Back in March we showed a beta version of Tyler Watts ScanEyes trunked call log recorder software. Now Tyler has released a more complete version of his ScanEyes software. A live version of the software can be found at sdrscan.com. ScanEyes works by using a software defined radio such as the RTL-SDR combined with trunking following software Unitrunker and optional P25 decoder DSD/DSD+ to archive all calls made on a trunked radio system. A user can then later go into the web interface and view and listen to archived calls.
Previously we posted about the Hak5 teams attempt to create an ADS-B quadcopter receiver which carried a coax collinear antenna, ran the ADS-B decoder dump1090 on board and then transmitted the decoded ADS-B data back to a laptop on the ground via WiFi. Their results were poor due to various factors.
In the latest video they read comments from fans which explain why they had such poor results, then apply some of those recommendations to a second experiment. Previously they had trouble keeping the WiFi connection alive due to poor reception, so now they use a WiFi Yagi to boost the signal strength. They also reduced the number of elements on their coax collinear antenna and moved away from the broadcast RF transmitter that they were near in their last video.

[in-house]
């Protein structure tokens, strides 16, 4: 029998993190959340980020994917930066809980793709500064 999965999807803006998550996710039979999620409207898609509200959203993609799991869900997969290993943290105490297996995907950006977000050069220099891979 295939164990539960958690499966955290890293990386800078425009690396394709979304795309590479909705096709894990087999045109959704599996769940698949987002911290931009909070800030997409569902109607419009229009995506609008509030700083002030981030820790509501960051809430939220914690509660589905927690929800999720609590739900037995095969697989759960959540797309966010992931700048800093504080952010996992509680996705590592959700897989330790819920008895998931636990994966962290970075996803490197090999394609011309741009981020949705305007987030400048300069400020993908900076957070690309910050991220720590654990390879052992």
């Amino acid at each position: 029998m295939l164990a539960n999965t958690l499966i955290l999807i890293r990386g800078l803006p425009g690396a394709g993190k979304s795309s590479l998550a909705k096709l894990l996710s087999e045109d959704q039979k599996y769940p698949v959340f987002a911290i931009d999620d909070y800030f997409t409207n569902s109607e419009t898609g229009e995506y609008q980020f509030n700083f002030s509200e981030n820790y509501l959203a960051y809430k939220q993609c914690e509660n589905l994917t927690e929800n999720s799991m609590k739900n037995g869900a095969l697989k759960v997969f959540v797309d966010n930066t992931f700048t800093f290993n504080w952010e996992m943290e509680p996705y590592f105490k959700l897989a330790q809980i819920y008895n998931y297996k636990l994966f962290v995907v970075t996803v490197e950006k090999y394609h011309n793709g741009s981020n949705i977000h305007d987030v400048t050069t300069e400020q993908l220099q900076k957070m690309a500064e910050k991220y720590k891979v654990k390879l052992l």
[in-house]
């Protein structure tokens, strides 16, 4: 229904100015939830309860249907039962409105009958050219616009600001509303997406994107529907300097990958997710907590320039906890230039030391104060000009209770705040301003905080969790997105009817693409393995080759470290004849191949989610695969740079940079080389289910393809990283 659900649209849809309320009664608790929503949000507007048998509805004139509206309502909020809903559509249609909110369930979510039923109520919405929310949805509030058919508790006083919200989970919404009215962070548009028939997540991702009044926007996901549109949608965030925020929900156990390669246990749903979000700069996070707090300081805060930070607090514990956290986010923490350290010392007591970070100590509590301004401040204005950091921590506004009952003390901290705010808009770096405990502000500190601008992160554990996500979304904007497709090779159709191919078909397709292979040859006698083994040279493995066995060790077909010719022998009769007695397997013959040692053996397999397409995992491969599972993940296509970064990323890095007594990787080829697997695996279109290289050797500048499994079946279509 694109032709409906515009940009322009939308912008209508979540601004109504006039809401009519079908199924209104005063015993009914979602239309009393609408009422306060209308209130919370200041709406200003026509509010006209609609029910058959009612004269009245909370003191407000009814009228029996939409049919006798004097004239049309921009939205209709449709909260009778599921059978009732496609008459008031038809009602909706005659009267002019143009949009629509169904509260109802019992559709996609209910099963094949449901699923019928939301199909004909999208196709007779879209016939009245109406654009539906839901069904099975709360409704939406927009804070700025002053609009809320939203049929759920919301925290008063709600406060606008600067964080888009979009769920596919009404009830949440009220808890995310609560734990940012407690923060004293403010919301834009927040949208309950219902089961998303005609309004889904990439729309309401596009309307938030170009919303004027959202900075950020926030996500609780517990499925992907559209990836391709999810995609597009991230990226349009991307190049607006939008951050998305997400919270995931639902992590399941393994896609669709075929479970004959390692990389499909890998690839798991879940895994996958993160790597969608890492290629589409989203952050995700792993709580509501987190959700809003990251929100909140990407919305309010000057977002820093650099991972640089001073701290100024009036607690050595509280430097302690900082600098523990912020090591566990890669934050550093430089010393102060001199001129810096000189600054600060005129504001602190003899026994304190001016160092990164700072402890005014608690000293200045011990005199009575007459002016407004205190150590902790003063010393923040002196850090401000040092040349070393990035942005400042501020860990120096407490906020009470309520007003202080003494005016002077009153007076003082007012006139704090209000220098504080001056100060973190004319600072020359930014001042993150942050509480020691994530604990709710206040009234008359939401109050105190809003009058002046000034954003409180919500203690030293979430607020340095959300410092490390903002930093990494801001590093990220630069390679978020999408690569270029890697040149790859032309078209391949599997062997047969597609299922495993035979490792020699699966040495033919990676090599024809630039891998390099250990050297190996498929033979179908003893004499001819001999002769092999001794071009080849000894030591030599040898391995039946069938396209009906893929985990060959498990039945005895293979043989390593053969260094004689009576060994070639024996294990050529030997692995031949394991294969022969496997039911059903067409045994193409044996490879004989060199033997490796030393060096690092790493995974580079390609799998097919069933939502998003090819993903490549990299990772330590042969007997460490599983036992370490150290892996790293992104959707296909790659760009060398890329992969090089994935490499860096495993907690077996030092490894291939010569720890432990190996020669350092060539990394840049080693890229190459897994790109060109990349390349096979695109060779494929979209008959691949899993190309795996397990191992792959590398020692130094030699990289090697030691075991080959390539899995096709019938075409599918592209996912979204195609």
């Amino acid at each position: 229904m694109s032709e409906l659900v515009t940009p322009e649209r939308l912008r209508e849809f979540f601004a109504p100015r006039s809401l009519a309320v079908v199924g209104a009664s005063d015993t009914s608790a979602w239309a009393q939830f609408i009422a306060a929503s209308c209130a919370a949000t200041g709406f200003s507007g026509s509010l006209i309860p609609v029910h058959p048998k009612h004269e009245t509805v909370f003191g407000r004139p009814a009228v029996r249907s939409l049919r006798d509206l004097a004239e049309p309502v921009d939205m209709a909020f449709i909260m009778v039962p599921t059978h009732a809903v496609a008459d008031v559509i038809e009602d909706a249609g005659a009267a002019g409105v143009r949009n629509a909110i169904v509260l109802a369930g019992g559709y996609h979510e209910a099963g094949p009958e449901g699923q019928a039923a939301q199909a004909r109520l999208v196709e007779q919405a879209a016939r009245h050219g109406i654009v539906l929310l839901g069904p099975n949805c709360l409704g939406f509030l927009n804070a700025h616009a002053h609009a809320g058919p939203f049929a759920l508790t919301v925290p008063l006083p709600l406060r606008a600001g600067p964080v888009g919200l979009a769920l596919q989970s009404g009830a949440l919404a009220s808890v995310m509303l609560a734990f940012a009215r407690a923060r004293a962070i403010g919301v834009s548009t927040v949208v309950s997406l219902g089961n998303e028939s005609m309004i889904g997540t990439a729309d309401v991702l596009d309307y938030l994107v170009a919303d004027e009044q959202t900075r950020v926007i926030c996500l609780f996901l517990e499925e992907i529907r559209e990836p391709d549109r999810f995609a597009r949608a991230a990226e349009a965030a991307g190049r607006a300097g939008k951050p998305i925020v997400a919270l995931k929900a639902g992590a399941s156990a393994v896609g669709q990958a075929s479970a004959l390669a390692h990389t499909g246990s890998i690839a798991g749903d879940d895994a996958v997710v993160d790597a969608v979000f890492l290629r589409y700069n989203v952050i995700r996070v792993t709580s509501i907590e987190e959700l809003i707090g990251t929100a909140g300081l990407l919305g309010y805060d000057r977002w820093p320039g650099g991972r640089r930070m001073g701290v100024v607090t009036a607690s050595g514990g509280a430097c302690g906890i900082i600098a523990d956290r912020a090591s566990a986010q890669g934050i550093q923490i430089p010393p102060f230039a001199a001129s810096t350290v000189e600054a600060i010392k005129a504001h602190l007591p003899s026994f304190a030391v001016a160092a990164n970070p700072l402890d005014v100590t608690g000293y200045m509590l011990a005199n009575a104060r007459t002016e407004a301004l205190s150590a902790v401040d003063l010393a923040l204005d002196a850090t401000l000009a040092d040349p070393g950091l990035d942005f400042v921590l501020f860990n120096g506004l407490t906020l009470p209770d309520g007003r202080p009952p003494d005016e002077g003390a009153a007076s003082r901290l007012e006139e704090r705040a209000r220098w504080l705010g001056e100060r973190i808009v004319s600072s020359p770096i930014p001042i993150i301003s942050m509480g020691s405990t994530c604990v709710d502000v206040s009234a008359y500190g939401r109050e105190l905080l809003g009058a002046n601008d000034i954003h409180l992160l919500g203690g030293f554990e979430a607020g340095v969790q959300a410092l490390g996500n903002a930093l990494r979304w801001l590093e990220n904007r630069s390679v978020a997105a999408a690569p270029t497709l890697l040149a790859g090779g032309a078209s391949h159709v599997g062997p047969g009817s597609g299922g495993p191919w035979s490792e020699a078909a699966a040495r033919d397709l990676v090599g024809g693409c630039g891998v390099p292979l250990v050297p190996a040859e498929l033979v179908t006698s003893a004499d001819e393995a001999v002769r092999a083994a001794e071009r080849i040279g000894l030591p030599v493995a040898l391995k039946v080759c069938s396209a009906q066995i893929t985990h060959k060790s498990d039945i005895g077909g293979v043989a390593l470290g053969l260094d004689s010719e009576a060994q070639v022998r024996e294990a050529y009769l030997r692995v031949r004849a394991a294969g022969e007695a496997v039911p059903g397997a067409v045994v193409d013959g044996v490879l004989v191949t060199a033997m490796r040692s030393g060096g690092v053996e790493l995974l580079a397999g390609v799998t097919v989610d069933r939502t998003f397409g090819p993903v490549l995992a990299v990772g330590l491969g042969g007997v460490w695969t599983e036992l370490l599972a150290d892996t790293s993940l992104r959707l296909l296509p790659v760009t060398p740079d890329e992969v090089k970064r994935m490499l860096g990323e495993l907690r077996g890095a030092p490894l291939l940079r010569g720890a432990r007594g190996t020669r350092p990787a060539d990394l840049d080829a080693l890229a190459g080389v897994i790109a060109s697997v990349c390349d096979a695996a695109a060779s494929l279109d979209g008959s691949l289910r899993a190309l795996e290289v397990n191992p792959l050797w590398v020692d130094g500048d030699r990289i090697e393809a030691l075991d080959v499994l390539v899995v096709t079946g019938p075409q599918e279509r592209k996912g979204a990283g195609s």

There isn’t a big increase in the number of planes picked up in the second experiment but it was much more successful compared to the first.
A Ukrainian developer has released his new RTL-SDR Panoramic Spectrum Analyzer software. The software utilizes the command line rtl_power software for its backend processing, so it is essentially a GUI for rtl_power.
The developer has uploaded two videos to YouTube showing the software in action. The software can be downloaded from here.
An alternative program similar to this one is RTLSDR Scanner.
Dump1090 is a popular command line ADS-B decoder which many people believe has superior decoding performance compared to other decoding software. Previously it has only been available for Linux and Mac operating systems, however recently it has been updated with a Windows command line version. The most up to date branch of dump1090 can be downloaded from GitHub here.